Connection Is Essential: Closing the Digital Divide

Our partners at Comcast share about the digital divide and steps that need to be taken to ensure digital equity in our communities.

Closing the Digital Divide | Twin Cities Mom Collective

There is no doubt that having access to and understanding how to use the Internet is fundamental to success in today’s world. The Internet is an essential tool that helps kids connect to homework and educational resources, assists adults with their healthcare and in their search for better jobs, and allows everyone to be more connected to what’s going on in the world.

With the sudden onset of the coronavirus pandemic, households across the country, regardless of geography or income levels, needed to quickly pivot to a world that was moving almost exclusively online. This shift further exposed the challenges many Americans, especially low-income households, faced accessing broadband.

For example, there are too many individuals that rely solely on smart phones for Internet access. That means no computers or laptops. No home Wi-Fi. It’s the kids from these families who you might see lingering in public places such as libraries or restaurants to access Wi-Fi to do their homework on smartphones never designed for that purpose. At Comcast, we want to help change that.

Closing the Digital Divide | Twin Cities Mom Collective

We are on a mission to ensure students have what they need to be successful. Since 2011, Comcast’s Internet Essentials program — the nation’s largest and most comprehensive broadband adoption program — has connected 8 million people from low-income families to the internet at home. The COVID-19 crisis has put many of these students at risk and has accelerated the need for digital equity and Internet adoption programs to support them. That’s why Comcast has developed a comprehensive program to address the major barriers (cost, accessibility, digital literacy and training) to broadband adoption, which is about far more than just bringing Internet service into the home.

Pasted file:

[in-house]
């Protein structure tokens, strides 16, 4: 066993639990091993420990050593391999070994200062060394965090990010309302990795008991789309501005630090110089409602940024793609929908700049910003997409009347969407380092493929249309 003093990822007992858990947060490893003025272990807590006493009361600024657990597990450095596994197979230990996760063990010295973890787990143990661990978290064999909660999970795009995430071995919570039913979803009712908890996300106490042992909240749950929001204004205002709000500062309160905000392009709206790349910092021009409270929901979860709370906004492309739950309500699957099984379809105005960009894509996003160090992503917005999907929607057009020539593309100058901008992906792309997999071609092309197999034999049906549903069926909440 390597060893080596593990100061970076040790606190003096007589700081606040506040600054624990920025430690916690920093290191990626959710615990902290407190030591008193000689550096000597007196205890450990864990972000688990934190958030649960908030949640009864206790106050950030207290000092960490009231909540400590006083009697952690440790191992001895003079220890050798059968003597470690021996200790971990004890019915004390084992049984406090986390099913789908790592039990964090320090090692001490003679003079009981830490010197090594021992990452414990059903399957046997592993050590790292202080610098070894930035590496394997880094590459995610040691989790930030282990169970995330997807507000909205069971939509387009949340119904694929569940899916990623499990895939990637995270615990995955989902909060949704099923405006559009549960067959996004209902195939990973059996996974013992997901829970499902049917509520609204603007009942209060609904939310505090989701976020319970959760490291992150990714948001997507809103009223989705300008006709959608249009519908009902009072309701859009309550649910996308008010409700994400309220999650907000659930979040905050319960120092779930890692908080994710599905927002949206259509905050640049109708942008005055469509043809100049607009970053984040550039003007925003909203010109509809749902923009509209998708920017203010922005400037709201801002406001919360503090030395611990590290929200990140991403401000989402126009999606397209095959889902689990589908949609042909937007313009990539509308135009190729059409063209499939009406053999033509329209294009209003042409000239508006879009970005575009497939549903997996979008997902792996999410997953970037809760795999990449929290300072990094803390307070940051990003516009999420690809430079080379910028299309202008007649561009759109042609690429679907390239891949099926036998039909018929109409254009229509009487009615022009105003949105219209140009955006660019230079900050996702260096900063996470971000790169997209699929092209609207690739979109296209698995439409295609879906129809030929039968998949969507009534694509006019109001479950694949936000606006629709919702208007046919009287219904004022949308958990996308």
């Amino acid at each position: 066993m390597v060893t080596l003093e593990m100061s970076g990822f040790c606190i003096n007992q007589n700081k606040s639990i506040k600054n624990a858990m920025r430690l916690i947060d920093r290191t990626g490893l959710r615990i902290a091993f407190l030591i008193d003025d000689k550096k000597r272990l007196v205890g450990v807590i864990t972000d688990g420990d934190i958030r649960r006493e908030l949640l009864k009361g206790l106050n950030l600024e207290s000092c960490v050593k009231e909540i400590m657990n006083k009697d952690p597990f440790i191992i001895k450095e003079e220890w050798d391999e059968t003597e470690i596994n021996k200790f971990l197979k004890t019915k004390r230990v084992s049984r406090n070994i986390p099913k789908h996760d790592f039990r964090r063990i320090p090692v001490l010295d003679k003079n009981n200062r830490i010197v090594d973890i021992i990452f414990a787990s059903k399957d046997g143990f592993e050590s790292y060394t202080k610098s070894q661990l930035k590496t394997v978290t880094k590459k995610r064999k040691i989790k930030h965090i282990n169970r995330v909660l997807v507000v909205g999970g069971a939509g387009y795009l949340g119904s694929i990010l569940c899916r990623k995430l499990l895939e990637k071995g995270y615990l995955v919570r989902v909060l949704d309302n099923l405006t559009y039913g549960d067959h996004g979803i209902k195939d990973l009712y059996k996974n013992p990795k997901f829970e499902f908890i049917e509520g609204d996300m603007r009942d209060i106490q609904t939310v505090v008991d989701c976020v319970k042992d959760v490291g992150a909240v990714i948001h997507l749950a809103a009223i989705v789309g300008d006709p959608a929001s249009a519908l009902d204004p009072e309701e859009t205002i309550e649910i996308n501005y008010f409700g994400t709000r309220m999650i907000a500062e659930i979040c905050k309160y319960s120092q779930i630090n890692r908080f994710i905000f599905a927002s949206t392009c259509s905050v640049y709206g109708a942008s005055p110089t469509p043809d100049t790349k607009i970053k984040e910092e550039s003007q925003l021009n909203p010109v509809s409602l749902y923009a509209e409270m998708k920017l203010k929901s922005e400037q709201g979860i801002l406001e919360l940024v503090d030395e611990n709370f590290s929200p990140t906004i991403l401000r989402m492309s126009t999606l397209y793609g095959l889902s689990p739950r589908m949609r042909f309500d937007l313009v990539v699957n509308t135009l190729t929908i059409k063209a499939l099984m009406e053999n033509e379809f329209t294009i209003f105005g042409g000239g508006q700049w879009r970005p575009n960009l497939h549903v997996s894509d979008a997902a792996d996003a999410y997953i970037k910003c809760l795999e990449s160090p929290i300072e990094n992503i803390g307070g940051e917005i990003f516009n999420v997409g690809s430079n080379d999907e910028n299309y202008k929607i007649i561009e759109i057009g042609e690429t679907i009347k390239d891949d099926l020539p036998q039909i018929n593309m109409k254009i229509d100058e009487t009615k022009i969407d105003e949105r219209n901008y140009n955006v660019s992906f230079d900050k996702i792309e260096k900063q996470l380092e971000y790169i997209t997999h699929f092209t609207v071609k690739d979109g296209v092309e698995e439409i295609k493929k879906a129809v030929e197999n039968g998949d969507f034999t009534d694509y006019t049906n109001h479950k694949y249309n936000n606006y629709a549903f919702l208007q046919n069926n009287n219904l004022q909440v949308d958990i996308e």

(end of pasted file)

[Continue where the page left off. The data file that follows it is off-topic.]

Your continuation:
For the sixth time in 10 years, the company is increasing the speed of Internet Essentials service to 50 Mbps downstream and 5 Mbps upstream (takes effect March 9th), again without changing the price of $9.95/month, the same it has been since 2011. With these speeds, families will have even more bandwidth for distance learning and remote work, as well as accessing healthcare information, enjoying online entertainment, and staying in touch with family and friends during the pandemic and beyond.

As part of the Internet Essentials program, the company also offers families the opportunity to purchase a laptop for less than $150, and works closely with non-profit organizations and school districts that wish to sponsor families who simply can’t afford the monthly service rate on their own.

Closing the Digital Divide | Twin Cities Mom Collective

This month, Comcast also announced the acceleration of its multi-year Lift Zones program with community centers across the country, including here in the Twin Cities. Many of the centers lacked the infrastructure or broadband speeds to support their members.

Comcast’s Lift Zones initiative, geared to help address the homework gap, provides community centers with free, robust high-speed WiFi for up to three years, and provides students with a safe space to learn. While a few hundred centers across the country have already been successfully launched, Comcast has made its mission to connect more than 1,000 locations by the end of the year.

Local community partners to date include the Boys and Girls Clubs of the Twin Cities, the Phyllis Wheatley Center in Minneapolis, The Sanneh Foundation at Conway Community Center in St. Paul, and Perspectives Family Center in St. Louis Park. At least 31 Lift Zone sites are now active in the region.

Crossing that digital divide can be a life-changing transformation. It opens opportunities for education, employment, health care, government services, and a wealth of information and entertainment. And, continued collaboration between nonprofit and community-based organizations, educational institutions as well as the government and private sectors is the key to fully addressing the digital divide.

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